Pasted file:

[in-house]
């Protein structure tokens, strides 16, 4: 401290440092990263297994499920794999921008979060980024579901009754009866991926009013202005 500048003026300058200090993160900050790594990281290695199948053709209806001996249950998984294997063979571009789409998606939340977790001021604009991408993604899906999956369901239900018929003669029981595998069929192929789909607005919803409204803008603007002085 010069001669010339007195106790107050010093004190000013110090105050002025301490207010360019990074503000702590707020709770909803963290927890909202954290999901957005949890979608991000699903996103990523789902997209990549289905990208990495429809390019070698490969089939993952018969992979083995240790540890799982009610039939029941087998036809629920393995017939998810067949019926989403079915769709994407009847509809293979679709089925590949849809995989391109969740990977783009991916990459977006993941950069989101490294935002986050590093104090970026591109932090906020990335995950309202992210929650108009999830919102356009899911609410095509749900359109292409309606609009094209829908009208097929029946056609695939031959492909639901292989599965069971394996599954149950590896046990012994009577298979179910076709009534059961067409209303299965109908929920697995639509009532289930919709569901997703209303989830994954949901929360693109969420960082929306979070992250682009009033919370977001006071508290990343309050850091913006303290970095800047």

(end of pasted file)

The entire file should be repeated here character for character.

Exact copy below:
[in-house]
């Protein structure tokens, strides 16, 4: 401290440092990263297994499920794999921008979060980024579901009754009866991926009013202005 500048003026300058200090993160900050790594990281290695199948053709209806001996249950998984294997063979571009789409998606939340977790001021604009991408993604899906999956369901239900018929003669029981595998069929192929789909607005919803409204803008603007002085 010069001669010339007195106790107050010093004190000013110090105050002025301490207010360019990074503000702590707020709770909803963290927890909202954290999901957005949890979608991000699903996103990523789902997209990549289905990208990495429809390019070698490969089939993952018969992979083995240790540890799982009610039939029941087998036809629920393995017939998810067949019926989403079915769709994407009847509809293979679709089925590949849809995989391109969740990977783009991916990459977006993941950069989101490294935002986050590093104090970026591109932090906020990335995950309202992210929650108009999830919102356009899911609410095509749900359109292409309606609009094209829908009208097929029946056609695939031959492909639901292989599965069971394996599954149950590896046990012994009577298979179910076709009534059961067409209303299965109908929920697995639509009532289930919709569901997703209303989830994954949901929360693109969420960082929306979070992250682009009033919370977001006071508290990343309050850091913006303290970095800047």